The briefing states: “It is not open to a crown nominations committee or a bishop making a suffragan appointment to propose someone who is in a sexually active same-sex relationship; it is not open to them to take into account the mere fact that someone is gay by sexual orientation.”
The Church Times has its own report on these documents: House of Bishops divided on keeping out homosexuals (and scroll down for a second article, Slee: tears shed after angry talks).
And a further update, a week later:
There is another copy of Colin Slee’s memorandum that is slightly longer, available via this page.50 Comments
The General Assembly of the (Presbyterian) Church of Scotland is today considering a report on Same Sex Relationships and the Ministry. The report, and several related documents can be downloaded from here.
This week the Church Times published an article about this written jointly by Andrew Goddard and Giles Goddard. The article, as published, is available at the moment only to Church Times subscribers. But a version of it has been published by Fulcrum and can be read at Wisdom from the Scots: The CofE and Same-sex Unions.
Pending an official web page to link to, here is a summary of what they decided.
Kelvin Holdsworth has written this explanation: What the Church of Scotland decided today.
Here now is the official press release, available as a PDF here.
Tuesday press reports:
The Scotsman has extensive coverage:
Kirk split looms as members vote to back gay ministers
Catalyst that started the great debate
Analysis: ‘A peculiar decision which is unlikely to satisfy anyone’
Leader: Kirk’s vote for gay clergy marks clear divide
The Anglican District of Virginia has chosen a new bishop and is forming itself into a new ACNA diocese. These congregations, which previously broke away from the Diocese of Virginia, have until now been part of CANA.
Here are some press releases:16 Comments
The Church of Ireland Gazette reports: Anglican Communion ‘quite close to being dysfunctional’, senior English layman tells the Gazette.
In an interview reported in the current issue of The Church of Ireland Gazette, the Chair of the Church of England General Synod’s House of Laity, Dr Philip Giddings, speaks to the Gazette editor, Canon Ian Ellis, about the Anglican Covenant and the issue of women bishops in the Church of England.
The text of the interview report can be found at the link above.
A 23-minute audio of the whole interview can be found here.
(In the audio, the subject of the Covenant runs from 03:00-13:45 and the women bishops issue, including comment on the Ordinariate, runs from 13:45 to the end)25 Comments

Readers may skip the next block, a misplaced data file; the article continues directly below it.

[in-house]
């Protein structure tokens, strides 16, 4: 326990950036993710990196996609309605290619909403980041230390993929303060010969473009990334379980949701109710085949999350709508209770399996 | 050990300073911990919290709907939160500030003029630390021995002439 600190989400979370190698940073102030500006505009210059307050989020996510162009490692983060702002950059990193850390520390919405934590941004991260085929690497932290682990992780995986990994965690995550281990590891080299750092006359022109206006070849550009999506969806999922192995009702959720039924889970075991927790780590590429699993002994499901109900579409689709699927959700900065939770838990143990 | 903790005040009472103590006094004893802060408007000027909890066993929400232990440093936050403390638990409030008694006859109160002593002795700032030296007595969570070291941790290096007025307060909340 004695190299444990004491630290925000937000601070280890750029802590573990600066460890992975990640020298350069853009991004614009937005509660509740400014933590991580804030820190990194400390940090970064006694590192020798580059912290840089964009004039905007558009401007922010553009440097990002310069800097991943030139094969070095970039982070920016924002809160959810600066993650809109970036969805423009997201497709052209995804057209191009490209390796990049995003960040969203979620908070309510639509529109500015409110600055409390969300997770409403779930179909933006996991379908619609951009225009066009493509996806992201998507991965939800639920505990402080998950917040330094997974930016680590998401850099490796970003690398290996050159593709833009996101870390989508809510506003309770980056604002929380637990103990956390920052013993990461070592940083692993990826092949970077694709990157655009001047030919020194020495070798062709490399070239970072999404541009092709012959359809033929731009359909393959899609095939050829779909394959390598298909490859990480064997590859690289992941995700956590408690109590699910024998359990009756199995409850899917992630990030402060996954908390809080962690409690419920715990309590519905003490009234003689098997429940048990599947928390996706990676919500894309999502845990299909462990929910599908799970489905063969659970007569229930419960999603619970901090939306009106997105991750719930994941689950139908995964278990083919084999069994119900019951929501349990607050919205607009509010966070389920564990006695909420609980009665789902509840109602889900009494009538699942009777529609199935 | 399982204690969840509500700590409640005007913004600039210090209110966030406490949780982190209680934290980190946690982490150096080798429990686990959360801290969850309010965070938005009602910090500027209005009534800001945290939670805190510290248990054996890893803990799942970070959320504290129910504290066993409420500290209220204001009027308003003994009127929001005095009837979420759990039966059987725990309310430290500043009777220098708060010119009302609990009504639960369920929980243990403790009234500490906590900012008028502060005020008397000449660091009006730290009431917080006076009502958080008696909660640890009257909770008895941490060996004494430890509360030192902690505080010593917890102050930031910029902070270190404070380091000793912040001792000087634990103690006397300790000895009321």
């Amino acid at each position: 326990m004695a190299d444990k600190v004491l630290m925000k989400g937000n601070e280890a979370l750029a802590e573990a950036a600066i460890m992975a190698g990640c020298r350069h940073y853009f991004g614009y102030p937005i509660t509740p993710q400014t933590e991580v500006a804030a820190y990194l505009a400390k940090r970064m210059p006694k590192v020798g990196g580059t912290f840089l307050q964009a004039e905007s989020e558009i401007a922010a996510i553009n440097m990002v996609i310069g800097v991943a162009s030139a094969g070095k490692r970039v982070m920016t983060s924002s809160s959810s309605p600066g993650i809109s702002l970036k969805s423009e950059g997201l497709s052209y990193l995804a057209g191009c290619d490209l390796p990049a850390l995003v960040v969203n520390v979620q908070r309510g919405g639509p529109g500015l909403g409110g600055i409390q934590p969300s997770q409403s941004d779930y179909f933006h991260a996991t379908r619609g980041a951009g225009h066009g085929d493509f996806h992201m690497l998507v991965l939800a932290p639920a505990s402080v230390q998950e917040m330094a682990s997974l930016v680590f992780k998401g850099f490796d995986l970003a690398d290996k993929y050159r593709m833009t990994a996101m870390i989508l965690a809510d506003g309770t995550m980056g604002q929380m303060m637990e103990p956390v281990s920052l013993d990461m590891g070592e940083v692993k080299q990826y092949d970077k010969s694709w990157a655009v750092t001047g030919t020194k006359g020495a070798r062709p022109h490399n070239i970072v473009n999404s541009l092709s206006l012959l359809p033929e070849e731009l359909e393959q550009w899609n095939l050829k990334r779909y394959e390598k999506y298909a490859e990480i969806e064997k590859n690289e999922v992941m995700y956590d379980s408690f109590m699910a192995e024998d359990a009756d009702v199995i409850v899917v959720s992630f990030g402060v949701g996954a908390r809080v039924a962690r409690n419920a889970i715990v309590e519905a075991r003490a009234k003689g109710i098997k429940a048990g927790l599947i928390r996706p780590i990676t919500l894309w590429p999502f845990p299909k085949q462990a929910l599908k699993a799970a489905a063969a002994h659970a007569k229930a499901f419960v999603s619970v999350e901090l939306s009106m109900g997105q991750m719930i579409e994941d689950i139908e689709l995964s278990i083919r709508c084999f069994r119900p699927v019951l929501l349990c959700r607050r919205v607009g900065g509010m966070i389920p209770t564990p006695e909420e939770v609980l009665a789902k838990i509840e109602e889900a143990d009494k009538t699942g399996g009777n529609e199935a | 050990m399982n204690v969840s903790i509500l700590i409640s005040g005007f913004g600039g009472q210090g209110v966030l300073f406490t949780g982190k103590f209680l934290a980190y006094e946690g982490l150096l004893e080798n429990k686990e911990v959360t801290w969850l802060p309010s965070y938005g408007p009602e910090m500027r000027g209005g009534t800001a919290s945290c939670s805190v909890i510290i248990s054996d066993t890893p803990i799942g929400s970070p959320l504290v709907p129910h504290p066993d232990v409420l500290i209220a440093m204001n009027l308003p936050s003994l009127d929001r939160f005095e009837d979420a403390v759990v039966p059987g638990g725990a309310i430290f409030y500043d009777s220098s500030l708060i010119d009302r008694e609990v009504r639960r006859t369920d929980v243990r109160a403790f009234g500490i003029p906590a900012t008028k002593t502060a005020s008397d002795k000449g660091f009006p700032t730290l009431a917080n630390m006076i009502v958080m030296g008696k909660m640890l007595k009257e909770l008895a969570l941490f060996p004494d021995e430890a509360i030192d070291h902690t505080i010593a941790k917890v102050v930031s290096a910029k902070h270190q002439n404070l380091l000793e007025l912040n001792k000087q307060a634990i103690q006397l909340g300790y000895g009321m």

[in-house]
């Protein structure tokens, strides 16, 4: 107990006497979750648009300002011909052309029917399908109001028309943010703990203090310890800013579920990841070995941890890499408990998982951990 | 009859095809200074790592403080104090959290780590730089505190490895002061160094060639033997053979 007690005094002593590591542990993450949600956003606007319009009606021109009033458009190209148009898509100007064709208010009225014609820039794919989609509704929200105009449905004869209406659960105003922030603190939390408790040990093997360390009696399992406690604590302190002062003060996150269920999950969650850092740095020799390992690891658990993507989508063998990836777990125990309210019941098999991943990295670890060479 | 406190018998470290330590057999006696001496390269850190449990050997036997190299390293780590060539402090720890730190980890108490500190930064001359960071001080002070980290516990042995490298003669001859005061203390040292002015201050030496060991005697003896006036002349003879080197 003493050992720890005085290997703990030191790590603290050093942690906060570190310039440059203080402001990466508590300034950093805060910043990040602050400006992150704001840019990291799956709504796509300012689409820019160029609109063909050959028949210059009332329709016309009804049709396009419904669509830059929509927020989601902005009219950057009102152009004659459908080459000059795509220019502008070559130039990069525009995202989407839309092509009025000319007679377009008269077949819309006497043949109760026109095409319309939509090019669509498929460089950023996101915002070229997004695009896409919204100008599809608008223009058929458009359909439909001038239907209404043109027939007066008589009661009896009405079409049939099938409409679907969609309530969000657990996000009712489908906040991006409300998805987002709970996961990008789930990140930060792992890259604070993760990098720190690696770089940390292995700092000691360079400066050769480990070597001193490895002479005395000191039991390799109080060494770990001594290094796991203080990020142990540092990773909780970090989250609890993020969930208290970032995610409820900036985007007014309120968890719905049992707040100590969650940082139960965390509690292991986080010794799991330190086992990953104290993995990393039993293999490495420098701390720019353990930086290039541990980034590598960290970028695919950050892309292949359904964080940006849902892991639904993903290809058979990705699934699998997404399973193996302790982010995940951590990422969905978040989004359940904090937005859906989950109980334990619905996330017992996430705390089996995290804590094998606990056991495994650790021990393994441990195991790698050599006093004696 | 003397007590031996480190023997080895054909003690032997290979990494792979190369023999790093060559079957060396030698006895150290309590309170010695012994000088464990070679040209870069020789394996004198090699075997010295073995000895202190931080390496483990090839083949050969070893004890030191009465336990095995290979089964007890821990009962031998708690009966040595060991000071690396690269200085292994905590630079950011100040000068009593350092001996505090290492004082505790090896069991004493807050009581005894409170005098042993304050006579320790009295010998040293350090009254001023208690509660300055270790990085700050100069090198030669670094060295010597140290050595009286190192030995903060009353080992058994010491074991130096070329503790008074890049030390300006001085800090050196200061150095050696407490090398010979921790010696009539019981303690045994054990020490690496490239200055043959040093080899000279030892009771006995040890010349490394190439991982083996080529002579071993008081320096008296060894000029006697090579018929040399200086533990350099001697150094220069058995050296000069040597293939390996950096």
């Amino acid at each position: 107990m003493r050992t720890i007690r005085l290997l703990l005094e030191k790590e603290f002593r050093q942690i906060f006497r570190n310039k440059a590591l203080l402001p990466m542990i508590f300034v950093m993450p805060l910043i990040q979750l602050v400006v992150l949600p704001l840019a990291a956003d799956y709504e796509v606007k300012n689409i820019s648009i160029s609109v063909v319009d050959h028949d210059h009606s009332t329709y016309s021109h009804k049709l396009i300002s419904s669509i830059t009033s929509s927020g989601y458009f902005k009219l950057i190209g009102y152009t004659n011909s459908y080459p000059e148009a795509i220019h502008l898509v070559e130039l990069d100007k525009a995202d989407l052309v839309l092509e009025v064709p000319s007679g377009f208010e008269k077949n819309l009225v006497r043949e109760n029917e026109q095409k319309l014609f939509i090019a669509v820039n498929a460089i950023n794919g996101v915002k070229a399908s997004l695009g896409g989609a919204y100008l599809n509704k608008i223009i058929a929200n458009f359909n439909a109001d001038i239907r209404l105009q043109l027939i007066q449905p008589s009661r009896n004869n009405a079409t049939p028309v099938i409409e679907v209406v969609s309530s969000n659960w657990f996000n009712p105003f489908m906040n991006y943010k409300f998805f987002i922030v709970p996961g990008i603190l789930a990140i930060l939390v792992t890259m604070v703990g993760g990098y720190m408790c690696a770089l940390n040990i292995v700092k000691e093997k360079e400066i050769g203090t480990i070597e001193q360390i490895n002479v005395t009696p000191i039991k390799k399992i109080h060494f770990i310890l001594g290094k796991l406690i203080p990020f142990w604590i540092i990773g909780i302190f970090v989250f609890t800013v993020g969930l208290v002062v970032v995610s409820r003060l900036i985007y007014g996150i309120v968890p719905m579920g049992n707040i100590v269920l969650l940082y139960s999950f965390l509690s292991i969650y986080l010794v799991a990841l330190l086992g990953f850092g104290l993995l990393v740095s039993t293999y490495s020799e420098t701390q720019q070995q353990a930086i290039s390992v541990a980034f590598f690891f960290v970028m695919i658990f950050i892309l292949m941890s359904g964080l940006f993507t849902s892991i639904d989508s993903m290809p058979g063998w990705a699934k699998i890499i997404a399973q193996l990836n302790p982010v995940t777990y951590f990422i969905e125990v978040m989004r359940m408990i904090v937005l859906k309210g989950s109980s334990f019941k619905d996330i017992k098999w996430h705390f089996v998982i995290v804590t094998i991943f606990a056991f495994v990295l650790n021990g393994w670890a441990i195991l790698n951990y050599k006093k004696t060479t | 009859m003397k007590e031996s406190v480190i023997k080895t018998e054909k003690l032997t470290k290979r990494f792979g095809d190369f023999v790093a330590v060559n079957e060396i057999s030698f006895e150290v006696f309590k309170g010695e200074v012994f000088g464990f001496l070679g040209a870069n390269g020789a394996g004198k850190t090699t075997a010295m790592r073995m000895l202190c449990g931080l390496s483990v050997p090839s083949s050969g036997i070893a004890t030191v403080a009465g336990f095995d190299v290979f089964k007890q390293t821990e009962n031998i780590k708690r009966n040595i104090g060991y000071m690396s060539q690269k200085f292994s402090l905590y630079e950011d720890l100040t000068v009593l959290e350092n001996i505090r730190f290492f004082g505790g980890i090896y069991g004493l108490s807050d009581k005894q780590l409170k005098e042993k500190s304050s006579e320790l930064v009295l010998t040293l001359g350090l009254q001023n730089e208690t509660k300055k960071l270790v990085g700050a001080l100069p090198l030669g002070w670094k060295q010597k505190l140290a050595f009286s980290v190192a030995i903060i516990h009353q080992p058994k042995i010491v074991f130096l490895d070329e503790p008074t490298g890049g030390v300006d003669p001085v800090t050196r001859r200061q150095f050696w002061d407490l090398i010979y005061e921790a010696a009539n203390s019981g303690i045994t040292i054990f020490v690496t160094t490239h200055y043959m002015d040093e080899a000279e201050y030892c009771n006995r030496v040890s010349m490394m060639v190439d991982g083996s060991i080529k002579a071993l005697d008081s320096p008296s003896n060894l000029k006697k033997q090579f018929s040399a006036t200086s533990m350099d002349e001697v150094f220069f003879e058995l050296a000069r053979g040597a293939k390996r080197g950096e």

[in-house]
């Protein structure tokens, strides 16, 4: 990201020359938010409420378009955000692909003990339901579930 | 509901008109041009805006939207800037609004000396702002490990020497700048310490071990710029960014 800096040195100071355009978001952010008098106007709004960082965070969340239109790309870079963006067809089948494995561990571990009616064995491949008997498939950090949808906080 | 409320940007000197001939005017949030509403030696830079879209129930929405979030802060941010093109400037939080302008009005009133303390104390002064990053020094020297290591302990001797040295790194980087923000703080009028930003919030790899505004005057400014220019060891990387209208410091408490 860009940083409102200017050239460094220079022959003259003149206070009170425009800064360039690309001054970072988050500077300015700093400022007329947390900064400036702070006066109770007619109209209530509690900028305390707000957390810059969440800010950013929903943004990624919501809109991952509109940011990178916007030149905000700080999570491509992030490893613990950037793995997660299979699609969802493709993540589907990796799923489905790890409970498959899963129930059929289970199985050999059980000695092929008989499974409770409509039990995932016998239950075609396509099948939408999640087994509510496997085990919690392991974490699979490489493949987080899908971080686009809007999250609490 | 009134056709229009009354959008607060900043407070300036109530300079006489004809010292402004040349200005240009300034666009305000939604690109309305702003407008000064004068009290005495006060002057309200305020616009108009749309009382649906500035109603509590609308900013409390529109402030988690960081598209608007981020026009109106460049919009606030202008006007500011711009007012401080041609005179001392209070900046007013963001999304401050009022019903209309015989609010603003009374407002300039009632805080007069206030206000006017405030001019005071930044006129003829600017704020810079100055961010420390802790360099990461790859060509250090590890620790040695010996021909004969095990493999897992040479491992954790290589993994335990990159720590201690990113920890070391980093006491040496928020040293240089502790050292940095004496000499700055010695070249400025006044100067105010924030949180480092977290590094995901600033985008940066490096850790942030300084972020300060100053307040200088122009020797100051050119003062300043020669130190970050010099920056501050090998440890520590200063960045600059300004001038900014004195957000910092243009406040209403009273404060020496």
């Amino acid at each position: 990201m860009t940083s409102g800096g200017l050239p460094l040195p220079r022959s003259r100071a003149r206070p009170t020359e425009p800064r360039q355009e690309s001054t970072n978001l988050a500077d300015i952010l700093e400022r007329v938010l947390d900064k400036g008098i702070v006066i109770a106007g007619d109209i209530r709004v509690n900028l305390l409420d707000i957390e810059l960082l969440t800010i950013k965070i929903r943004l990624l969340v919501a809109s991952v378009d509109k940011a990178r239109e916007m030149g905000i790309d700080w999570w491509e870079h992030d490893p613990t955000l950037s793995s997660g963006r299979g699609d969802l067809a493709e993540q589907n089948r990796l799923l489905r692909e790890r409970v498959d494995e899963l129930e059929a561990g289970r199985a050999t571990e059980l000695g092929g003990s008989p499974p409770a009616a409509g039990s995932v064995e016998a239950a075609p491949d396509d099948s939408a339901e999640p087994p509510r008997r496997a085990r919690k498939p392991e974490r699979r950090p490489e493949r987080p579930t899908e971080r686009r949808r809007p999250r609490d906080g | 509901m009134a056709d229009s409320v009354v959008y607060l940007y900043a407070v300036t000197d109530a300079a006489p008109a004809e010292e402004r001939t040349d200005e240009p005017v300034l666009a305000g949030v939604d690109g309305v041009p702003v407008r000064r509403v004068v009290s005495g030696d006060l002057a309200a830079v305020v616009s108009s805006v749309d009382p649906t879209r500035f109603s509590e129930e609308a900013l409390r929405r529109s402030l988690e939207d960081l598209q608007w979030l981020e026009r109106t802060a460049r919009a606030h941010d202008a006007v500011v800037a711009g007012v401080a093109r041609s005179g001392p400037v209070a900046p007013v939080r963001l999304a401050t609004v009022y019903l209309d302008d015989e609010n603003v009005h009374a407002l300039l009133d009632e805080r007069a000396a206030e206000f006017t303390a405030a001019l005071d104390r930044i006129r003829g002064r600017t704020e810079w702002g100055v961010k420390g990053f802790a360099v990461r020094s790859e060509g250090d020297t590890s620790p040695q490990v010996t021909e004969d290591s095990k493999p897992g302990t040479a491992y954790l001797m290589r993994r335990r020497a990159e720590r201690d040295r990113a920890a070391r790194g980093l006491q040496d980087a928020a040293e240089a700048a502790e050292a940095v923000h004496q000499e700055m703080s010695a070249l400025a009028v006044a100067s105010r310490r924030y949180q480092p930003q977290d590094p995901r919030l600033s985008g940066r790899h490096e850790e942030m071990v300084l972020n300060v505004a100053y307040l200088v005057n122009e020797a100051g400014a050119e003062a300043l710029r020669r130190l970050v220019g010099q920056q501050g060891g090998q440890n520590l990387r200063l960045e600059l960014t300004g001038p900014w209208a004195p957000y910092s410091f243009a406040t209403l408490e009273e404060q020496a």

Bishop Alan Wilson was interviewed last night on Channel 4 News about the Rapture.
You can see and hear what he said via this page: World fails to end.
The US evangelist who said the world would end on 21 May stands by his prediction, as the Bishop of Buckingham tells Channel 4 News Saint Paul would have said “don’t be silly”.
But the best explanation of why it didn’t happen is undoubtedly this.
A less amusing but very sensible analysis is by Paul Roberts and is titled Life after the rapture – on grabbing the microphone.
The biggest “Christian” internet event of the year so far was the prediction that the world was going to end on 21st May 2011 at 6pm in each time-zone. The reaction by Christians has been either to ignore it, to join in lampooning it as extremely stupid, to protest loudly that they have nothing to do with the speculations of Harold Camping or to grow increasingly depressed at the amount of media interest that such an example of a group of Christians being extremely (and publicly) foolish has generated…
Remember this? Methodist minister ruled employee not office holder.
This week, it was announced that Methodist Church granted leave to appeal employment ruling.
The Methodist Church has been granted leave to appeal to the Court of Appeal against the judgement of an Employment Appeal Tribunal that Methodist ministers should be counted as employees and cases concerning them heard by Employment Tribunals. Methodist ministers have always been treated by the Church as office holders rather than employees.
Leave to appeal has been granted by the Court on the grounds that the appeal “has a real prospect of success on the basis of the submissions in the skeleton argument dated 14 April 2011. The state of the authorities on the key question of whether a minister of religion is not an employee is unclear and requires further consideration by the court following the case of Percy.”
This case may have significance for British churches other than the Methodists.0 Comments
Andrew Brown writes for The Guardian that The end of the world comes on the 21 May … well, perhaps. “Christians awaiting the rapture this week are part of a long and curious history in their desire to pinpoint the end of the world.”
Peter Sherlock writes for The Conversation: Judgement Day and the dead are rising: it must be Saturday.
The Church Times has this leader: End of the world? The least of our worries.
Danielle Elizabeth Tumminio writes for The Guardian about Hellfire and ice-cream – alternative visions of the Rapture. “I don’t believe the prediction that today is Judgment Day, but just in case…”
Michael Nazir-Ali writes for The Guardian about A true resurrection in Iraq. “Two Christian communities in Baghdad show real hope for Iraq’s historic diversity – if politicians do their bit.”
Ian Sample reports an interview with Stephen Hawking for The Guardian: ‘There is no heaven; it’s a fairy story.’
In response Michael Wenham writes for The Guardian: I’d stake my life that Stephen Hawking is wrong about heaven, and Brad Hirschfield writes for The Huffington Post: Stephen Hawking’s Sin In Denying Heaven.